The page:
Rather than the rather tighter programmatic coherence one might have wished for, much of the disc has, instead, a consistency of tone which can at time gives rise to a certain sense of monotony. Inevitably, perhaps, given the nature of the repertory, a good deal of the music is slow, gentle, sometimes seductive, sometimes verging on the saccharine. The horns do their best do inject an element of drama and excitement to the proceedings; but their interventions are too infrequent to redress the balance.

For reasons such as these, then, some listeners will probably resist this disc’s charms. To do that would be a shame, though, since it also has plenty of plus points. For one thing, if you can forget, or at least relegate to the back of your mind, the conceit of the Rhine and its maidens, you may well find that, as a potted history of the use of canon form by German romantics, the disc works very well. It had never occurred to me before, for example, how much of Wagner’s music for the Rhinemaidens is essentially a series of canons, or how deeply the music, especially Schubert’s, is shot through with the device.

The disc’s concentration on the canon is no doubt also the reason why we encounter several delightful rarities. I can’t remember the last time, for example, I heard any of Brahms’s Thirteen Canons, Op.113, or indeed Schubert’s Lacrimosa – which emerges here as a mini-masterpiece of the first order. As, for that matter, do Schumann’s Meerfey and In Meeres Mitten, settings of poems by Eichendorff and Rückert respectively, which are dark and disturbing, but also exquisitely crafted and very moving. Moreover, the performances themselves are of high quality: the instrumentalists are beyond reproach, Fink is good, and Pygmalion’s female singers are in most respects exemplary, particularly in the matter of intonation. I do wish their words were clearer; but I suppose that even this feature, combined with the resonant acoustic of the ecclesiastical recording venue, could help the disc to cast a seductively atmospheric spell which, for some listeners, would outweigh any sense of monotony or reservations about details.

In the end, then, this probably is a Marmite disc. If you are the kind of listener who can buy in wholeheartedly to the disc’s concept, trust it and allow its many beauties to waft over you – and at times also stimulate your mind –, you will probably love it. If, though, your tendency is to analyse, to ask uncomfortable questions and worry about issues of coherence and structure, you might well end up frustrated and confused. Unfortunately, though, you might also be the poorer for having missed out on some rare and high-quality choral pieces that you might otherwise not get to hear.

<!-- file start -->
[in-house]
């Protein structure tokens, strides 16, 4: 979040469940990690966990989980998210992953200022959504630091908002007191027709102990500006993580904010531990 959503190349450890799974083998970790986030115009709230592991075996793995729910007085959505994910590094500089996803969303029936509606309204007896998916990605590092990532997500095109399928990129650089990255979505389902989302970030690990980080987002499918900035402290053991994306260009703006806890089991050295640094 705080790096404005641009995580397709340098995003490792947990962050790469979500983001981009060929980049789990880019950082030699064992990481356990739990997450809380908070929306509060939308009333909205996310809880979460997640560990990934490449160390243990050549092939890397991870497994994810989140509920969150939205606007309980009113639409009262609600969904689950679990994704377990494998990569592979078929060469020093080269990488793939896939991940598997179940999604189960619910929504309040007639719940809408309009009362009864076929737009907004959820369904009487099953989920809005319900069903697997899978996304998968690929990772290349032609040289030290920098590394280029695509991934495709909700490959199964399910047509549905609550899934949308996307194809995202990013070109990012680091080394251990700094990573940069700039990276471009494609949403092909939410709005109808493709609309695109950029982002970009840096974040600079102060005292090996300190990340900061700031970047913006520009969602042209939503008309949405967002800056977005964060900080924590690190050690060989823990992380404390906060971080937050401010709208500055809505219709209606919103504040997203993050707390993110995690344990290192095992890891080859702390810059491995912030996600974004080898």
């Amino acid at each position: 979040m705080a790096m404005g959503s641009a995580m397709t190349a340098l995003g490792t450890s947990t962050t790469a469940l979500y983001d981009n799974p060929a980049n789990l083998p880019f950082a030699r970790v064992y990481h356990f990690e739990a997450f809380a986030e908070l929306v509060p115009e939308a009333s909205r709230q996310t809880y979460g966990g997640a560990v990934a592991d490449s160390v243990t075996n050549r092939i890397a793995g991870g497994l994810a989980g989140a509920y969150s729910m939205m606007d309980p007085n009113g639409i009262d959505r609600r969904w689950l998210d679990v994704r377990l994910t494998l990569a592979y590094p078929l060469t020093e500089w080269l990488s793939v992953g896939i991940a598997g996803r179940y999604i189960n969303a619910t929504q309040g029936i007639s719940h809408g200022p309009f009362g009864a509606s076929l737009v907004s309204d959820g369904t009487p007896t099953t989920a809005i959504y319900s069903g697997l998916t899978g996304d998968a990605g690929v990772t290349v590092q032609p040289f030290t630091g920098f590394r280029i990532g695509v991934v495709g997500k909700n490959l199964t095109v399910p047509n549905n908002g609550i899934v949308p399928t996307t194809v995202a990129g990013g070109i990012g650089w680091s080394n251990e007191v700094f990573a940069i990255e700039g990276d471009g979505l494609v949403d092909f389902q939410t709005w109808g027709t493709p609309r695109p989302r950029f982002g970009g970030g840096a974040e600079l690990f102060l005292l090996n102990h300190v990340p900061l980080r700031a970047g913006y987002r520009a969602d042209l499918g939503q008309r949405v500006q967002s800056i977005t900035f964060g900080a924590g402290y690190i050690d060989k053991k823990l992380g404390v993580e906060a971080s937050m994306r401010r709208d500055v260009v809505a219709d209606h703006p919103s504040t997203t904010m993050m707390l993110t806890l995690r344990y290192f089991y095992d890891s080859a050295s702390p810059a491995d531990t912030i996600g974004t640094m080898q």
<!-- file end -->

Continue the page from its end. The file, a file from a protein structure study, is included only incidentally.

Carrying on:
Nigel Harris
Track listing
Die Morpheus-Tochter
Richard WAGNER (1813-1883) Prelude to Das Rheingold (arranged for 24 women’s voices, harp, 4 horns and 2 double-basses) [4:00]
Robert SCHUMANN (1810-1856) Wiegenlied, Op. 78/4 (arranged for women’s voices and harp by Vincent Manac’h) [2:39]
Johannes BRAHMS (1833-1897) Ich schwing mein Horn ins Jammertal, Op. 41/1 (for 4 horns) [1:38]

Robert SCHUMANN Meerfey, Op.69/5 (for women’s voices) [3:28]
Franz SCHUBERT (1797-1828) Psalm 23 (‘Gott ist mein Hirte’), D.706 (for women’s voices and harp) [4:41]
Robert SCHUMANN In Meeres Mitten, Op.69/6 (for women’s voices) [3:34]
Richard WAGNER Siegfried’s horn call from Siegfried (for solo horn) [1:53]; Johannes BRAHMS Wille, wille will der Mann ist kommen!, Op. 113/5 (for women’s voices) [0:59]
Franz SCHUBERT Ständchen, D.920 (for mezzo-soprano, women’s voices and harp) [4:36]
Die Klageweibe
Franz SCHUBERT Lacrimosa son’ io (Canon for 3 voices), D.131b [4:20]
Robert SCHUMANN Die Capelle (Romance), Op. 69/6 [2:49]
Franz SCHUBERT Coronach, D.836 (for women’s voices, 2 horns and harp) [6:00]; Richard WAGNER Siegfried’s Funeral March from Götterdämmerung (arranged for 4 horns by James Wilcox) [6:00]
Einförmig ist der Liebe Gram
Heinrich ISAAC (c.1450-1517) Innsbruck, ich muss dich lassen (arranged by Vincent Manac'h) [2:11]
Johannes BRAHMS Grausam erweiset sich Amor an mir, Op.113/2 (for women’s voices) [1:35]
Johannes BRAHMS Einförmig ist der Liebe Gram, Op.113/13 (for women’s voices) [3:20]
Die Rheintöchter
Richard WAGNER The Rhinemaidens from Götterdämmerung (arranged for women’s voices, 2 horns and harp by Vincent Manac’h) [6:06]
Johannes BRAHMS Vier Gesänge, Op. 17 (for women’s voices, 2 horns and harp) [14:31]